Removal of VAT on private education unlikely this year

– PM tells disgruntled stakeholders

A view of the audience at yesterday’s consultation (Photo by Keno George)

By Thandeka Percival and Dreylan Johnson

There is unlikely to be any change this year to the 14% Value Added Tax (VAT) being applied on private school tuition fees, according to Prime Minister Moses Nagamootoo, who made the position clear yesterday when government ministers engaged stakeholders in a discussion on the measure at the National Cultural Centre.

“The 14% VAT will be reviewed. I say this: the 14% tax will be reviewed, as well as other taxes but whether it can be reviewed for 2017, I cannot say that definitively. I can say that 2018 is a possibility, so I can take your recommendation to Cabinet and hope that Cabinet can pronounce on your representation and that a decision should be announced soon,” Nagamootoo told a crowd of private school owners, teachers, students and their parents.

Those gathered had spent nearly three hours providing reasons why the measure should be revoked and did not welcome the PM’s statement. Many began walking out even before he could complete it.

Private education became subject to VAT on February 1, following the removal of zero-rated items as a measure of the 2017 national budget. Since its implementation, there has been public outcry against the measure, including protests organised by the Guyana Private Schools United.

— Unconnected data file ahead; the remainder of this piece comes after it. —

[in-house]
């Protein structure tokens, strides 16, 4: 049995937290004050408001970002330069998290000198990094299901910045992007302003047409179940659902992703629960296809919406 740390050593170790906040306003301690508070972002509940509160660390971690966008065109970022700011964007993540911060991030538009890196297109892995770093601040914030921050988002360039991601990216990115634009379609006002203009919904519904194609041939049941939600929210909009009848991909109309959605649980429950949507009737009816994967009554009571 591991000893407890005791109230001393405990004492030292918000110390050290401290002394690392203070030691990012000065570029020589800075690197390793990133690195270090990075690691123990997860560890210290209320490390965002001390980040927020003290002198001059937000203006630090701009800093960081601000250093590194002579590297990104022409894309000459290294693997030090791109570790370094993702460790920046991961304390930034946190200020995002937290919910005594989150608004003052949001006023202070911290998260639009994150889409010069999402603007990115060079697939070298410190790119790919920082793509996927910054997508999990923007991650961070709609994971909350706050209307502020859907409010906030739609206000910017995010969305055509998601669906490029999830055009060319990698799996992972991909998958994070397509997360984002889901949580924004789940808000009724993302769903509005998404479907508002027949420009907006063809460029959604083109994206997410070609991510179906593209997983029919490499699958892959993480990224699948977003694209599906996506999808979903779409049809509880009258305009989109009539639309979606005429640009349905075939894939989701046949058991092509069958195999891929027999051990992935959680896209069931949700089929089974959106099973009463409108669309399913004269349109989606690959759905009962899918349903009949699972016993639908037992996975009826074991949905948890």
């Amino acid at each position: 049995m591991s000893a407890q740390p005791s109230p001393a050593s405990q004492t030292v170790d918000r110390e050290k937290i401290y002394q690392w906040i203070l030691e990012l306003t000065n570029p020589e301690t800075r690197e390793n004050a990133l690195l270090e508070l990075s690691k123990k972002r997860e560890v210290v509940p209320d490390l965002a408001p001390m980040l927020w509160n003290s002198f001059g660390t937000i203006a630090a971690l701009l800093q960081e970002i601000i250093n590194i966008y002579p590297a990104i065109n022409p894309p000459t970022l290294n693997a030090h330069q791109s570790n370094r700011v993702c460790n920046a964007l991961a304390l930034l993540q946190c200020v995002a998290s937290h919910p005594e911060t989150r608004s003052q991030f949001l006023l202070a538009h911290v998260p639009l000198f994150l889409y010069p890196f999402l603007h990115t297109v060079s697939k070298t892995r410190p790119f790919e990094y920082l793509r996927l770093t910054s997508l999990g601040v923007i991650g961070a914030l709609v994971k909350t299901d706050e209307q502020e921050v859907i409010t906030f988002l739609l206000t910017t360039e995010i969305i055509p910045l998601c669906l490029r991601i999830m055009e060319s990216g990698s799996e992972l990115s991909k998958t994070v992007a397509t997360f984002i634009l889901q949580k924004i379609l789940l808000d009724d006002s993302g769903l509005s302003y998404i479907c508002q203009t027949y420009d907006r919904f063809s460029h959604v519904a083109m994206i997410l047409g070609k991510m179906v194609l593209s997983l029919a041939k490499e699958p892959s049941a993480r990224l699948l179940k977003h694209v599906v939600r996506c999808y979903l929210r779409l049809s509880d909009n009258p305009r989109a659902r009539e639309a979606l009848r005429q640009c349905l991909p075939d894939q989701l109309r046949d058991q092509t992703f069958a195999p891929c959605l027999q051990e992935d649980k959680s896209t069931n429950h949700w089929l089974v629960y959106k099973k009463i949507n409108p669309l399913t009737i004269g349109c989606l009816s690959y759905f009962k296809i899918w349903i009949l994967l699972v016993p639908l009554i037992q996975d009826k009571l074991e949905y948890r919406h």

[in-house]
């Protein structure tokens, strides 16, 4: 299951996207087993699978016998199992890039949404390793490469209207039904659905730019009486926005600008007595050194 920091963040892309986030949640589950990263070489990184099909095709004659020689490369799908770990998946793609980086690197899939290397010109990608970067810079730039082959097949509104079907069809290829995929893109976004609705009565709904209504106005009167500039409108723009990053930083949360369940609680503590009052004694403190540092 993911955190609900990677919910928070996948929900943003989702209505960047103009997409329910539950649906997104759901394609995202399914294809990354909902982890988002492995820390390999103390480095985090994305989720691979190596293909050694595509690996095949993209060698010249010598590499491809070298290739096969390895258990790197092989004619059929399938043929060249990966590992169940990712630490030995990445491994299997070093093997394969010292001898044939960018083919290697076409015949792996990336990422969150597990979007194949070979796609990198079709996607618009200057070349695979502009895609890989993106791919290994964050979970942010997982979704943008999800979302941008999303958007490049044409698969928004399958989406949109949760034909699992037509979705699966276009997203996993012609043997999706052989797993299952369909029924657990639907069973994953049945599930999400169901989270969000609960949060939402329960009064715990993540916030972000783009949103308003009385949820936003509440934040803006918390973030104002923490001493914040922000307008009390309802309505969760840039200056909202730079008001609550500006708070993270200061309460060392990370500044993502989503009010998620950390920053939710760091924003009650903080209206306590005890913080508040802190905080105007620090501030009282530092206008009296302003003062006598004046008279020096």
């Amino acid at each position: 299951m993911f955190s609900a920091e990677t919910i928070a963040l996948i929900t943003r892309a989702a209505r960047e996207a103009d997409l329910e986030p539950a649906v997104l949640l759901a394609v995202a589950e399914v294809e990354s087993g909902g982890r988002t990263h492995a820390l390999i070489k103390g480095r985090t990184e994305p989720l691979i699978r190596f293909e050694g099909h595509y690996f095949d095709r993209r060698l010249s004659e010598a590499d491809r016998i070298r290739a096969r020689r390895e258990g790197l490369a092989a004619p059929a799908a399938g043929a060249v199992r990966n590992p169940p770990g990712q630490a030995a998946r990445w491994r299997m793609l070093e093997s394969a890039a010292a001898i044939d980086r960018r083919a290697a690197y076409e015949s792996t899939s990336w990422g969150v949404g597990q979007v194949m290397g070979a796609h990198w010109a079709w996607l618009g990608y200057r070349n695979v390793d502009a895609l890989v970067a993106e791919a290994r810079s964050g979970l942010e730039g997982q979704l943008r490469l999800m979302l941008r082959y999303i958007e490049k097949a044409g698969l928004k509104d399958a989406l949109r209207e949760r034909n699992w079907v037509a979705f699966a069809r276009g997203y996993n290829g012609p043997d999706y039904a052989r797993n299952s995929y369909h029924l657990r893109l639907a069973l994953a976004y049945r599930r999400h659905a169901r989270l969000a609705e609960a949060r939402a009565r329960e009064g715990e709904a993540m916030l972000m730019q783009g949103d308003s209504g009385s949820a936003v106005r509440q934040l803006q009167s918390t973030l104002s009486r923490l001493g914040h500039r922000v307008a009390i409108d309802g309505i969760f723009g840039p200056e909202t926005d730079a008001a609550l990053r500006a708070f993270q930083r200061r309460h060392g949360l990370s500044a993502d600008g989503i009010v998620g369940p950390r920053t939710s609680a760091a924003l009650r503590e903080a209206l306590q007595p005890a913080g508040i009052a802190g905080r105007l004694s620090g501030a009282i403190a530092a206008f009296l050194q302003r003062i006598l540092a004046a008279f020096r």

Throughout the nearly three-hour engagement, Minister of Public Telecommunications Cathy Hughes had assured those gathered that their concerns would be taken to next week’s Cabinet meeting for an open-minded review, after which a specific position would be clearly communicated.

Hughes, in the face of several impassioned presentations, sought to convince stakeholders that their concerns were being heard, recorded and were likely to inspire positive action. However, by the end of the engagement there was not a lot of optimism left.

Minister of Education Dr Rupert Roopnaraine opened the engagement by assuring stakeholders that government was committed to improving the education system. Referencing President David Granger’s ‘Education Nation’ presentation, he spoke of the $43.1 billion or 17.2% of the national budget allocated to the sector in 2017 and waxed eloquently about spending on school feeding and school uniform programmes as well as construction, expansion and renovation of schools, dormitories and other buildings.

The subject minister also took the time to reference the earnings of private schools and stated that many of them charge between $144,000 and $300,000 per academic year and the top eight earners rake in more than $2 billion a year in tuition fees. This, he said, showed the ability of many private schools to absorb the tax without passing it on to students and parents, and he added that some of them were not paying their fair share of taxes either by inflating expenditure and under-declaration of income.